Their living legacy of lyrics and music are sprinkled delicately on the page waiting for me to sing them out from some curious reflexive viscera. As the organ introduces the tune, I nervously set my heart to sing with a childlike exuberance, “Me too! Me! Me! I want to give too.”  But what can I give? I have a terrible voice. Off-key. Tone-deaf. Dissonant. Breathless. Creaking. Croaking. Grating. I will make a mess of this magnificent carol. People will judge me. Shoot me dirty looks. Wish I’d shut it. Hope I choke. Hfullsizeoutput_48e5ate me!

He calls me to stillness. I respond in silence, close my eyes and allow Peace to rule my heart. In one second my transformed heart awakens and shakes off the grumbling in my head. I sing as loud as I can with my whole engaged core. I give God imperfect singing of this perfect song. I set my voice on an imaginary course of graceful, harmonious, angelic melody. This, I believe, is what He hears.

Oh my God, I love that my discordant heart can be stilled by Your Peace. I love that a perfect gift for You is my imperfect singing.

________________________________________

Dan Fogelberg sings In The Bleak Mid Winter HERE

Blest Be The Ties That Bind

I haven’t seen Rick Ridder in years but loved reading his 2016 book, Looking for Votes in All the Wrong Places. I bought it to add to his sales numbers, support him in my own 81JbkJ1jA8Lsmall way. We both survived the 1980s Gary Hart presidential campaigns. So when it comes to making room on the shelves for other sympathy books, the ties that bind keep Rick’s book in place.

My built-in bookshelf clings to the entire southern wall of my small living-dining room. It’s stuffed. Books, old Vanity Fairs, photos, souvenirs, dog sculptures, used conference binders, scrabble, dominoes, a small portable heater and my writing notebooks all collide on the faded white sagging shelves. 

When the time comes to rack the newer books, stockpiled on all the flat surfaces in my living space, I painstakingly pull the old prisoners from their slots on the shelves. They sit on the floor for hours, days, weeks, awaiting sentencing. I stare at the titles. Agonize over their fate. I wish then, more than at any other time in the hours before twilight, for a piece of someone to discuss the disposition of the hoard and share in my decision-making.

“What about this one? Remember this? Dimitir by William Peter Blatty. Mark suggested it when I told him Blatty named the girl in The Exorcist after me. Did I read it? Should I save it?” 

“Oh, then there’s: Age Doesn’t Matter Unless You’re a Cheese. Jeanette gave me that when I turned 70. Maybe there’s something in it I can use for my writing.”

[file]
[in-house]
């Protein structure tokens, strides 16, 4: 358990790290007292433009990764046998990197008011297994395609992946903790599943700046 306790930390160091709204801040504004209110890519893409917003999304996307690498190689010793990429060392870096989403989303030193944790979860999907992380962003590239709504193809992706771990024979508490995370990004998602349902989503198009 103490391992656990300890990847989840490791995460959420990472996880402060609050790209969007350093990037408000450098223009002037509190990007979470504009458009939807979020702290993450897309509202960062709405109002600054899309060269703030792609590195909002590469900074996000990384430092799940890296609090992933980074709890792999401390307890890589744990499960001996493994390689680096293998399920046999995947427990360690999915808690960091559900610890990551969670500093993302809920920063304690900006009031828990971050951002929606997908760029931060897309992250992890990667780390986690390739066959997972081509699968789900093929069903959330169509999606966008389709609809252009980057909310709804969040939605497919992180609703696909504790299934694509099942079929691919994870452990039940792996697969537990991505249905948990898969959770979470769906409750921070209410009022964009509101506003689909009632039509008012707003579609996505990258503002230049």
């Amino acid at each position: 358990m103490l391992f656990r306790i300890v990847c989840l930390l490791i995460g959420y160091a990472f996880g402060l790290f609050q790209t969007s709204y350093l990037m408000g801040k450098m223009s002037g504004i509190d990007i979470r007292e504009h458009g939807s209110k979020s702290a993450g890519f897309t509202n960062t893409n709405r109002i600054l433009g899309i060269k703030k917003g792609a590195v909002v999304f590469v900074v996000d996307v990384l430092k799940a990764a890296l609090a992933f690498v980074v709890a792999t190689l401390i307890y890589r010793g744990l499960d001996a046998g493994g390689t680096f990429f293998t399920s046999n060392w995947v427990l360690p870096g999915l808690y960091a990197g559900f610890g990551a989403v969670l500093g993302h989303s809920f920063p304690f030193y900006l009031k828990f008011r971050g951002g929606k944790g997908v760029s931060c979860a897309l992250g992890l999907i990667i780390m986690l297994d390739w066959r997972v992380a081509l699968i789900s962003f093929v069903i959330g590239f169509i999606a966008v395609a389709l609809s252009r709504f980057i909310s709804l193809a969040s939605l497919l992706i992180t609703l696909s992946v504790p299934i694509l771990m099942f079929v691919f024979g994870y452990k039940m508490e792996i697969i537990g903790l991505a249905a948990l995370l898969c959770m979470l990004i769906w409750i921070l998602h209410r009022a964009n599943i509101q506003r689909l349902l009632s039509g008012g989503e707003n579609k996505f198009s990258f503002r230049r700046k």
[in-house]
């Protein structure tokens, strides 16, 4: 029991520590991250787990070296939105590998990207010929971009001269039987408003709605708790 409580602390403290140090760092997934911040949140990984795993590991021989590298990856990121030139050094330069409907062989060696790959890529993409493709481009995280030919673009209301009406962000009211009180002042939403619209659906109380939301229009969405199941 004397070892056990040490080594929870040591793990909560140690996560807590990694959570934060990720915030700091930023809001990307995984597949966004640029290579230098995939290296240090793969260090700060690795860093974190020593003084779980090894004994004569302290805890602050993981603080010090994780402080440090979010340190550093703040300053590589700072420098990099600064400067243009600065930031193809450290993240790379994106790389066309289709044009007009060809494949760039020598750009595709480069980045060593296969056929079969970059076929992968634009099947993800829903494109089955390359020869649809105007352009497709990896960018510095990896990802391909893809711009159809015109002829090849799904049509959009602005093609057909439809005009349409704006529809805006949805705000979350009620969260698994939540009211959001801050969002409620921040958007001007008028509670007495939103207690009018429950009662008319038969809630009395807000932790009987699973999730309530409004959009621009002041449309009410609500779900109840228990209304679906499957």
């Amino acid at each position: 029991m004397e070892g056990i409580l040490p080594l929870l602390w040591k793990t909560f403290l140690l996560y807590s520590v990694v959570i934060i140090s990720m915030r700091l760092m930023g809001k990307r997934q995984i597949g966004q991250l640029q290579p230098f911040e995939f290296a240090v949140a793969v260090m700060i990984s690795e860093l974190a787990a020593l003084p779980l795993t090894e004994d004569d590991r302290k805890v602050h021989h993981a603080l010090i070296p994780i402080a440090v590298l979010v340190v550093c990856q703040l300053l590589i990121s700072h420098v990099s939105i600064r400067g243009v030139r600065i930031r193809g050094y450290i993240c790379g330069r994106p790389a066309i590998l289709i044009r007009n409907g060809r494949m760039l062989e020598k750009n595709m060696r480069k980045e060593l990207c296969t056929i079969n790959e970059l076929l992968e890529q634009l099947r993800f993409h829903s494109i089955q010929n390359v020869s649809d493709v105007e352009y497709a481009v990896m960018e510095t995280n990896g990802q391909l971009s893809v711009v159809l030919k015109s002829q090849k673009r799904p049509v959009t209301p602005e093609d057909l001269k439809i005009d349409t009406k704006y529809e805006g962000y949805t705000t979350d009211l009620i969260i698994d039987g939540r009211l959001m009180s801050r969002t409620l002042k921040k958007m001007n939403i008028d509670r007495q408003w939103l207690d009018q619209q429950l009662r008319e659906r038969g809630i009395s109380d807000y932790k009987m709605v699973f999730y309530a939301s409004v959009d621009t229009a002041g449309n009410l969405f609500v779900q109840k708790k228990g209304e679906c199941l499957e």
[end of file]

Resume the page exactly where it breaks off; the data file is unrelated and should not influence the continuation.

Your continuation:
“Oh yeah. Listen to this. Ram Dass: ‘I used to have a sign over my computer that read OLD DOGS CAN LEARN NEW TRICKS, but lately I ask myself how many more new tricks I want to learn—isn’t it better to be outdated.’”

“Outdated! Is that how I should think of these old darlings?”

Oh, I tried long ago to get help with this salvage operation. It broke down, however, when I plunged into the stories behind my keepsake books. No matter how good a friend I netted, my stories bored in the telling and the telling and the telling. I sit alone now on a stool wheeling around the wreckage from title to title. 

“These? Oh no, must save Ian Rankin, my favorite mystery author. Oh, c’mon, Regan. It’s not as if they’re going in the garbage. Put them on the bookshelves in the laundry room. Someone’s bound to enjoy them before they get carted off to the used book sale at the Newberry Library.”

“Ok, these can go—two books by David Ellis. Oh, well, maybe. He’s the lawyer-turned-mystery-writer who prosecuted Rod Blagojevich. A good lawyer. And a good writer.”

“Richard North Patterson’s, Exile, needs to go. It’s old and smells. Musty. But I’m so grateful that it helped me understand the Israel-Palestine mess. Maybe I’ll read it again.”

Loneliness has its price. Out of this last 24-book pile-up, only one goes to the graveyard: The Complete Book of Food Counts.

Wish I’d Saved Those Dead Bodies

I open the drawer to a pile of dead bodies—naked GI Joe and his headless pal, Ken, with his pants around his knees. Small plastic green soldiers had been flung willy-nilly into the drawer’s mass grave. Their weapons, swords and shields, were buried with them, $_3just like their human predecessors in the ancient world. I had not opened my low-slung coffee table drawers since my grandchildren stopped overnighting several years ago. I kept them in tact as a mini-shrine to time standing still.

How I yearn for those little boys to come flying through the door one more time, go straight to the coffee table, plop down on the floor and do battle on the table top with their action figures.